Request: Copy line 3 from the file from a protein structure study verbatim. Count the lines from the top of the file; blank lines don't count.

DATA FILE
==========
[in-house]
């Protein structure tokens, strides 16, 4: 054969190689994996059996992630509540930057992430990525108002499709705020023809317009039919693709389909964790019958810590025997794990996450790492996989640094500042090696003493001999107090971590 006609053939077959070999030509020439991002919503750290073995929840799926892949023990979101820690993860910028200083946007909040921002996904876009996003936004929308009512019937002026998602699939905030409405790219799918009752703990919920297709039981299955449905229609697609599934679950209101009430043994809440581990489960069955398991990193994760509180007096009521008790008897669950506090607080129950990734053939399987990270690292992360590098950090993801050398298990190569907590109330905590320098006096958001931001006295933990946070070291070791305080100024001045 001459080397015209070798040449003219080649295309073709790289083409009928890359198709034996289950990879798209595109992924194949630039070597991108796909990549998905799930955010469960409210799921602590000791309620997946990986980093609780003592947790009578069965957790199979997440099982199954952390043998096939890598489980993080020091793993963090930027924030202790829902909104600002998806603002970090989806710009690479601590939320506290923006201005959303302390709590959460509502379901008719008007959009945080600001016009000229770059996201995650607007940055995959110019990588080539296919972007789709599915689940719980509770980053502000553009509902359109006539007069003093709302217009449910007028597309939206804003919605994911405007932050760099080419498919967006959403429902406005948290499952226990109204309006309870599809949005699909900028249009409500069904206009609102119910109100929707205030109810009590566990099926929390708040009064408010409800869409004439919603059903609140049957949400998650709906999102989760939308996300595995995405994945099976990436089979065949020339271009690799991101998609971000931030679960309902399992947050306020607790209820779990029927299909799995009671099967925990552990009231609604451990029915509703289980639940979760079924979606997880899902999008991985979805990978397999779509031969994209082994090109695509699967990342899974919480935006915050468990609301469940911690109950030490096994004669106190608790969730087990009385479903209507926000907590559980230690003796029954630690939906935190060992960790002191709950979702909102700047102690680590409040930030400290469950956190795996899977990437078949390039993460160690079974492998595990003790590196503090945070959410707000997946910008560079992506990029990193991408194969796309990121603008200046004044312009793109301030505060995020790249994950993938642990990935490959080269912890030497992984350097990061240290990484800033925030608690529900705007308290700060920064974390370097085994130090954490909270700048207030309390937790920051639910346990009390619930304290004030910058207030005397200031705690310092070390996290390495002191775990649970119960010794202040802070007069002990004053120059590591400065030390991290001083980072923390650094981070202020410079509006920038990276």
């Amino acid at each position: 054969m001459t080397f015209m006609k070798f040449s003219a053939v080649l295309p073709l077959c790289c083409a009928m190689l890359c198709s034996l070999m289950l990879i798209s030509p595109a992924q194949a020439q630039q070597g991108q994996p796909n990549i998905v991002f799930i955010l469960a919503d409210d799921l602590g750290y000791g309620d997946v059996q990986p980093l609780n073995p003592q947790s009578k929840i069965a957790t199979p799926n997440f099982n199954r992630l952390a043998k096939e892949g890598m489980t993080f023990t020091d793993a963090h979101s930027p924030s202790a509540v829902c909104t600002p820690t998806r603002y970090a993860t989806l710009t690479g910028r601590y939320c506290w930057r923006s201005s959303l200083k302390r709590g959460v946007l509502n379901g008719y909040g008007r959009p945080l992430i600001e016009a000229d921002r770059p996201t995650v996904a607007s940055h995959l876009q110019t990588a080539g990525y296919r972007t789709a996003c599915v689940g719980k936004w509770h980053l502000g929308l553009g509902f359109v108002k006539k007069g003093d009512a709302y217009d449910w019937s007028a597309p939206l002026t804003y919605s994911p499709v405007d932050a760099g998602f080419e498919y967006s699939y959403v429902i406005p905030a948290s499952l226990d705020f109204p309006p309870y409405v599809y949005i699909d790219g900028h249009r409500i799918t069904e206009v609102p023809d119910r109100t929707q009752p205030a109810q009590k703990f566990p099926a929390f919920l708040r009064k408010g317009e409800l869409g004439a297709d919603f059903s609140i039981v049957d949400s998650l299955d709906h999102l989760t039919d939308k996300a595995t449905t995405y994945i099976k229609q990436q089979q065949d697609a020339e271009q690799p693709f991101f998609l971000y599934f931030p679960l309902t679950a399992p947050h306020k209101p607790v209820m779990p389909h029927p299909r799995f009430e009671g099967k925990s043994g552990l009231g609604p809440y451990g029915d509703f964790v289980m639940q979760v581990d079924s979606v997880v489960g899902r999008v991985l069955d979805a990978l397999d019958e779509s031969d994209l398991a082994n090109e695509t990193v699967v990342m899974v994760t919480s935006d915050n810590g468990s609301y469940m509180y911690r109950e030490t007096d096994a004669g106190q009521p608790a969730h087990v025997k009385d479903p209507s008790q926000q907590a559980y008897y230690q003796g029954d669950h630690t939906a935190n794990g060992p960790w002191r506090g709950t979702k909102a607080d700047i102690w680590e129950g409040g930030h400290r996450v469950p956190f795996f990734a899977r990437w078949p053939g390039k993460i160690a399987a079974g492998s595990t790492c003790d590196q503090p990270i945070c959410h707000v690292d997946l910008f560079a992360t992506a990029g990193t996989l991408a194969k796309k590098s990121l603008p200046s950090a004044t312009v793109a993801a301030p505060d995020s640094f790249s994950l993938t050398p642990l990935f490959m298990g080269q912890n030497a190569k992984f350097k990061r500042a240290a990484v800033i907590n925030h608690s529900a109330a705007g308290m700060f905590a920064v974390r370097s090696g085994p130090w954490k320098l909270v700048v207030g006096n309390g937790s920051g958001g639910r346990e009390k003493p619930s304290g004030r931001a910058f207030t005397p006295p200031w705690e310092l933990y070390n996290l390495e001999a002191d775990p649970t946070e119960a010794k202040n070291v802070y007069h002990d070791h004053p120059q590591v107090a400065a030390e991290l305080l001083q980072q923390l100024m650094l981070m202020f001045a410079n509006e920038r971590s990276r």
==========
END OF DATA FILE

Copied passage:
């Amino acid at each position: 054969m001459t080397f015209m006609k070798f040449s003219a053939v080649l295309p073709l077959c790289c083409a009928m190689l890359c198709s034996l070999m289950l990879i798209s030509p595109a992924q194949a020439q630039q070597g991108q994996p796909n990549i998905v991002f799930i955010l469960a919503d409210d799921l602590g750290y000791g309620d997946v059996q990986p980093l609780n073995p003592q947790s009578k929840i069965a957790t199979p799926n997440f099982n199954r992630l952390a043998k096939e892949g890598m489980t993080f023990t020091d793993a963090h979101s930027p924030s202790a509540v829902c909104t600002p820690t998806r603002y970090a993860t989806l710009t690479g910028r601590y939320c506290w930057r923006s201005s959303l200083k302390r709590g959460v946007l509502n379901g008719y909040g008007r959009p945080l992430i600001e016009a000229d921002r770059p996201t995650v996904a607007s940055h995959l876009q110019t990588a080539g990525y296919r972007t789709a996003c599915v689940g719980k936004w509770h980053l502000g929308l553009g509902f359109v108002k006539k007069g003093d009512a709302y217009d449910w019937s007028a597309p939206l002026t804003y919605s994911p499709v405007d932050a760099g998602f080419e498919y967006s699939y959403v429902i406005p905030a948290s499952l226990d705020f109204p309006p309870y409405v599809y949005i699909d790219g900028h249009r409500i799918t069904e206009v609102p023809d119910r109100t929707q009752p205030a109810q009590k703990f566990p099926a929390f919920l708040r009064k408010g317009e409800l869409g004439a297709d919603f059903s609140i039981v049957d949400s998650l299955d709906h999102l989760t039919d939308k996300a595995t449905t995405y994945i099976k229609q990436q089979q065949d697609a020339e271009q690799p693709f991101f998609l971000y599934f931030p679960l309902t679950a399992p947050h306020k209101p607790v209820m779990p389909h029927p299909r799995f009430e009671g099967k925990s043994g552990l009231g609604p809440y451990g029915d509703f964790v289980m639940q979760v581990d079924s979606v997880v489960g899902r999008v991985l069955d979805a990978l397999d019958e779509s031969d994209l398991a082994n090109e695509t990193v699967v990342m899974v994760t919480s935006d915050n810590g468990s609301y469940m509180y911690r109950e030490t007096d096994a004669g106190q009521p608790a969730h087990v025997k009385d479903p209507s008790q926000q907590a559980y008897y230690q003796g029954d669950h630690t939906a935190n794990g060992p960790w002191r506090g709950t979702k909102a607080d700047i102690w680590e129950g409040g930030h400290r996450v469950p956190f795996f990734a899977r990437w078949p053939g390039k993460i160690a399987a079974g492998s595990t790492c003790d590196q503090p990270i945070c959410h707000v690292d997946l910008f560079a992360t992506a990029g990193t996989l991408a194969k796309k590098s990121l603008p200046s950090a004044t312009v793109a993801a301030p505060d995020s640094f790249s994950l993938t050398p642990l990935f490959m298990g080269q912890n030497a190569k992984f350097k990061r500042a240290a990484v800033i907590n925030h608690s529900a109330a705007g308290m700060f905590a920064v974390r370097s090696g085994p130090w954490k320098l909270v700048v207030g006096n309390g937790s920051g958001g639910r346990e009390k003493p619930s304290g004030r931001a910058f207030t005397p006295p200031w705690e310092l933990y070390n996290l390495e001999a002191d775990p649970t946070e119960a010794k202040n070291v802070y007069h002990d070791h004053p120059q590591v107090a400065a030390e991290l305080l001083q980072q923390l100024m650094l981070m202020f001045a410079n509006e920038r971590s990276r």